“If I had an hour to solve a problem I’d spend 55 minutes thinking about the problem and 5 minutes thinking about solutions.”— Albert Einstein
The Greater Toronto Area has seen a severe shortage of housing development over the last decade, and we pride ourselves on guiding our clients through complex opportunities exactly like this to invest in profitable developments. We believe that problems exist to be solved, and crafting those solutions requires us to understand the mechanisms that define the challenge in the first place—including our partners.
So why are we, as a province, responding to the issue of land supply by manipulating market demand? Developers are frequently cited as saying that traditionally desirable land is in short supply, while non-profit research covered in our last post suggests that 80% remains. How will developers and investors know when and where to find the best opportunities? That’s why we exist.
Ontario’s Policy for Land Supply Clashes with Consumer Demand Preferences
Frank Clayton, a senior researcher at Ryerson University’s Centre for Urban Research and Land Development, aggregated survey data from numerous sources to determine that home buyers want to acquire low-rise, single detached homes more than any other type of housing unit. This is a problem because Clayton also believes that Ontario’s provincial policy has favoured the development of condo units instead of sought-after detached homes, in direct opposition to prevailing consumer preferences.
Millennials prefer condos slightly more than previous generations, but not nearly enough to outweigh the existing demand for single detached houses. Single detached homes accounted for 66% of all 2015 house sales in the GTA, whereas condos accounted for 34%. Bolstering the market with condos hasn’t curbed demand for detached homes, even with higher urban density targets for regions in and around Toronto. Most cities have balked at meeting the newly proposed density targets anyway, indicating that the central provincial policy does not match population growth projections for the area. We think there are opportunities to match current demand for housing as well as ways to meet the future demand for condos.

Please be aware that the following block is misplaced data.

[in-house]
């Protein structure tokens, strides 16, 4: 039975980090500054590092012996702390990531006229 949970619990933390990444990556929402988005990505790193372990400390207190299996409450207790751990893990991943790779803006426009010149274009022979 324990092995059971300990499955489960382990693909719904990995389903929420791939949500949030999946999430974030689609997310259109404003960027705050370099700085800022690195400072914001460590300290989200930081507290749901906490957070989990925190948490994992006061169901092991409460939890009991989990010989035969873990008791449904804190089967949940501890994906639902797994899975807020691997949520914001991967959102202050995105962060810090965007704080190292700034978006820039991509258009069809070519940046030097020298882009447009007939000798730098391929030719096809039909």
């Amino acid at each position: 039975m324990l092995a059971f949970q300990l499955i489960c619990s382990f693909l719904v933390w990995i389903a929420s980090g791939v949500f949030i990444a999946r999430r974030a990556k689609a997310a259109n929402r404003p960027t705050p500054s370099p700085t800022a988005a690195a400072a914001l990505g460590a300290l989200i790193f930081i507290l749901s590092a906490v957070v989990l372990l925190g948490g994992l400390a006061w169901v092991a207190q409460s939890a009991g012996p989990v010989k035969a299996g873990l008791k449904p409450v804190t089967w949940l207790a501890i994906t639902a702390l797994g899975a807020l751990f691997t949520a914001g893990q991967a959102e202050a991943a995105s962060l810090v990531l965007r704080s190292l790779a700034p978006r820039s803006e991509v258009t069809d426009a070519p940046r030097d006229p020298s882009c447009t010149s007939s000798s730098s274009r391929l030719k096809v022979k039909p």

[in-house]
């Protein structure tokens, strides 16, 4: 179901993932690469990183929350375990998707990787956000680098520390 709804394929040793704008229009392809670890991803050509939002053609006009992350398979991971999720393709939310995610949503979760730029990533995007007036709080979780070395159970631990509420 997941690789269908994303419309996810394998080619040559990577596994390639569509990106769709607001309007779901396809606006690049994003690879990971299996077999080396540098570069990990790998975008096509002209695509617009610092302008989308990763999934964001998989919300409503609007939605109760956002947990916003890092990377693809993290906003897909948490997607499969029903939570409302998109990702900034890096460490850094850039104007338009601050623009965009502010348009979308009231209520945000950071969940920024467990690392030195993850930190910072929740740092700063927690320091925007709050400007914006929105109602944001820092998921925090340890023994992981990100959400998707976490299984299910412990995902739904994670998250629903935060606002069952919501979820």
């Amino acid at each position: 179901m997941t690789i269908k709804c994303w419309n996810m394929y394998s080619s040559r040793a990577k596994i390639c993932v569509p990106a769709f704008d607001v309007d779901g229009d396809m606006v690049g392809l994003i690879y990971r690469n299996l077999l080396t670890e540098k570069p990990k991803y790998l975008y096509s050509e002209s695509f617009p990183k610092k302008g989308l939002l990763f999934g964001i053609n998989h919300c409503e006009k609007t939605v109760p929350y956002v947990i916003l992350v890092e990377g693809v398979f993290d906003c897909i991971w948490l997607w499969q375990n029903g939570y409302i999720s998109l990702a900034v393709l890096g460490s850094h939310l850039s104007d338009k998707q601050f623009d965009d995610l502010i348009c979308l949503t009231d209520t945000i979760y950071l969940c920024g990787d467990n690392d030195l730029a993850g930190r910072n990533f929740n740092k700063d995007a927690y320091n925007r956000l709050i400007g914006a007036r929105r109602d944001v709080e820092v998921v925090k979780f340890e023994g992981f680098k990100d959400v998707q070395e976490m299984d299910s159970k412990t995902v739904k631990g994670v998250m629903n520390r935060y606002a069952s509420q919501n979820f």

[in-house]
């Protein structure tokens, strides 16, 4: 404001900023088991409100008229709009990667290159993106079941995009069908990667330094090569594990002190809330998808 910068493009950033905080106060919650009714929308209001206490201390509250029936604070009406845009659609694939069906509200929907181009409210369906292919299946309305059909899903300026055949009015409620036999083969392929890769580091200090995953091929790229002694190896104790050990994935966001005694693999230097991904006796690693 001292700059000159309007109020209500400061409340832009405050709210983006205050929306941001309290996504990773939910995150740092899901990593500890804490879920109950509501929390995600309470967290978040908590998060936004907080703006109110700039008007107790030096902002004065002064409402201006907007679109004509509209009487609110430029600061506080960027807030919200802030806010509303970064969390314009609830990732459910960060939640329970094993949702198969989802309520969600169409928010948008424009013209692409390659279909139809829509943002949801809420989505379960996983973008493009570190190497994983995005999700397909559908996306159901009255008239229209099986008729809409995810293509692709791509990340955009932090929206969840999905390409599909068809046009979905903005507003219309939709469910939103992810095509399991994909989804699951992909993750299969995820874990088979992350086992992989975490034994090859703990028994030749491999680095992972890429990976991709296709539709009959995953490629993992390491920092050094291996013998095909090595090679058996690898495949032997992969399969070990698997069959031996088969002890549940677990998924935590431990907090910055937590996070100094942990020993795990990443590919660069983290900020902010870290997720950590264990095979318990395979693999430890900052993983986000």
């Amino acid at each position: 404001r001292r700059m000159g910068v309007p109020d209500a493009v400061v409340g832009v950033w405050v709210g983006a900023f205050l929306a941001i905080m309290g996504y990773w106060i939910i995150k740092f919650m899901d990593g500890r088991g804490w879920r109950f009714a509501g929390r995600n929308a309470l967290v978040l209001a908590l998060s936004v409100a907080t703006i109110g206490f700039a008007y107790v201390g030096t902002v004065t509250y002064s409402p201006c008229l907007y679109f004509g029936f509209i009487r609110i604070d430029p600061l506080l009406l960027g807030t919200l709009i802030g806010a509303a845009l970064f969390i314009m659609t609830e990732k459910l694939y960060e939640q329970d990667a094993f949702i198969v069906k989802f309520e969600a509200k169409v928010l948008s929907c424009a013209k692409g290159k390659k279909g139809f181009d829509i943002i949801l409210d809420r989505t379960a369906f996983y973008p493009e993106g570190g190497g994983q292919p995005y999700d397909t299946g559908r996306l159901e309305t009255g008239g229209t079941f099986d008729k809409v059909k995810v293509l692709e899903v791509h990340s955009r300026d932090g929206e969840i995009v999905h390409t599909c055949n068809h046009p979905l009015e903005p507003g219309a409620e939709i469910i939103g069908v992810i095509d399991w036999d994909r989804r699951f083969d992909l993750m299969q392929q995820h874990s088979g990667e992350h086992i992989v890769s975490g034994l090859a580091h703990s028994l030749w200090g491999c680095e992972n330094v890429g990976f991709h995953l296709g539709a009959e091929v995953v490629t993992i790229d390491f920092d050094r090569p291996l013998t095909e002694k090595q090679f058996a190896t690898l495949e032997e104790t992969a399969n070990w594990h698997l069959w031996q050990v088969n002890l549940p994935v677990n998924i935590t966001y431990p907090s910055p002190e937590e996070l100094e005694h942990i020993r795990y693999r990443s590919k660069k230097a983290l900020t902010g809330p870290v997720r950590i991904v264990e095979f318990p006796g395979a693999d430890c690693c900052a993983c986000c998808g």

The New Mortgage Rules Might Not Curb Demand
We want to explore this as a standalone topic in the near future, but it is worth noting here that the government’s nation-wide changes to the previous mortgage rules were intended to curb demand. The logic follows that if demand falls, then so too will the price of housing on the supply side of the equation, eventually finding equilibrium in the market. But there are still many potential home buyers out there, and they want individual homes sooner than later.
Benjamin Tal, deputy chief economist for CIBC World Markets, has said that Places to Grow “is the number-one reason GTA house prices are rising.“ The legislation may be revisited in the future, but it seems likely that we will see short-term incentives to promote apartments and condos before that happens. Since the government wants to lower housing prices by softening demand as well as increasing urban density targets from around the GTA form 50 people to 80 people per hectare, there is a reasonable expectation that we will see tax incentives to rent apartments and purchase condos instead of buying detached homes. There will be opportunities for profitable long-term investments throughout this transition period, and we cannot wait to explore them.
We have yet to see how this will play out in the long term, and we welcome the chance to solve this puzzle for our clients. Start a conversation with MarshallZehr to discover how you can develop commercial real estate in the GTA profitably within this new landscape.